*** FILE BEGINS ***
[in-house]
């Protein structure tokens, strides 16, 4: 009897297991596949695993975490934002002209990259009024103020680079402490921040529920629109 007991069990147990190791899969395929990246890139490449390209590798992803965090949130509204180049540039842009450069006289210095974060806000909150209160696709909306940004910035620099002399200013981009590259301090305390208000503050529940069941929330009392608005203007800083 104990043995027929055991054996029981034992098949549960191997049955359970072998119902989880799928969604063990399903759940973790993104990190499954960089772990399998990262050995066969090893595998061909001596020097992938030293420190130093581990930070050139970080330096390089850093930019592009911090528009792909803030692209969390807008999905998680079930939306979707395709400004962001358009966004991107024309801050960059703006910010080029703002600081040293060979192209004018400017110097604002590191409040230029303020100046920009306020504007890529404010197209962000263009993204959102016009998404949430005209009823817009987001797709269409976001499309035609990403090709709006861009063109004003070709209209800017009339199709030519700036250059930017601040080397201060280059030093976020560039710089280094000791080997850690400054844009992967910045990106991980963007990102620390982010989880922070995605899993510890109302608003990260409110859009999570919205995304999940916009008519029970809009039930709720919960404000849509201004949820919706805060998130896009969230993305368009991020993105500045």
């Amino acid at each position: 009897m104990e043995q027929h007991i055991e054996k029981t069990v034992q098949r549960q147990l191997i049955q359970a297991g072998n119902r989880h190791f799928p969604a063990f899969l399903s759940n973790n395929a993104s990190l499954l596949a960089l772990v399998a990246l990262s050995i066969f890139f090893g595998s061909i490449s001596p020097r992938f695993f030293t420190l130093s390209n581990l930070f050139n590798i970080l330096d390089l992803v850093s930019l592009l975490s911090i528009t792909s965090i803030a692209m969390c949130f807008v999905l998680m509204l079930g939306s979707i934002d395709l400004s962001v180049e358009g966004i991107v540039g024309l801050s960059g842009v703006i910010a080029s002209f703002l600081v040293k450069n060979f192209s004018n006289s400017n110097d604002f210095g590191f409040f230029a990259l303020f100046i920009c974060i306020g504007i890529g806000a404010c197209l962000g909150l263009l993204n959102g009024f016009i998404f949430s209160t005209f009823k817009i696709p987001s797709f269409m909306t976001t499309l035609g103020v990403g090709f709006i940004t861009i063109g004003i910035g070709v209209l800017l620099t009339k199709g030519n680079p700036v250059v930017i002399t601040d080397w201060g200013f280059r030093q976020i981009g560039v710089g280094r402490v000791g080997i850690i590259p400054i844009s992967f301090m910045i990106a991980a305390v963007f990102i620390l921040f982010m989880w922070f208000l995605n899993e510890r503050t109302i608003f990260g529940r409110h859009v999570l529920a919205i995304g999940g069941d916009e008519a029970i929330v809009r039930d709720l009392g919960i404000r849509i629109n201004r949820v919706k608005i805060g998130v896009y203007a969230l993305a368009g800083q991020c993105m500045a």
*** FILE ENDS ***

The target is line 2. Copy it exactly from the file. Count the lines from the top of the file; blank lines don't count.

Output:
């Protein structure tokens, strides 16, 4: 009897297991596949695993975490934002002209990259009024103020680079402490921040529920629109 007991069990147990190791899969395929990246890139490449390209590798992803965090949130509204180049540039842009450069006289210095974060806000909150209160696709909306940004910035620099002399200013981009590259301090305390208000503050529940069941929330009392608005203007800083 104990043995027929055991054996029981034992098949549960191997049955359970072998119902989880799928969604063990399903759940973790993104990190499954960089772990399998990262050995066969090893595998061909001596020097992938030293420190130093581990930070050139970080330096390089850093930019592009911090528009792909803030692209969390807008999905998680079930939306979707395709400004962001358009966004991107024309801050960059703006910010080029703002600081040293060979192209004018400017110097604002590191409040230029303020100046920009306020504007890529404010197209962000263009993204959102016009998404949430005209009823817009987001797709269409976001499309035609990403090709709006861009063109004003070709209209800017009339199709030519700036250059930017601040080397201060280059030093976020560039710089280094000791080997850690400054844009992967910045990106991980963007990102620390982010989880922070995605899993510890109302608003990260409110859009999570919205995304999940916009008519029970809009039930709720919960404000849509201004949820919706805060998130896009969230993305368009991020993105500045």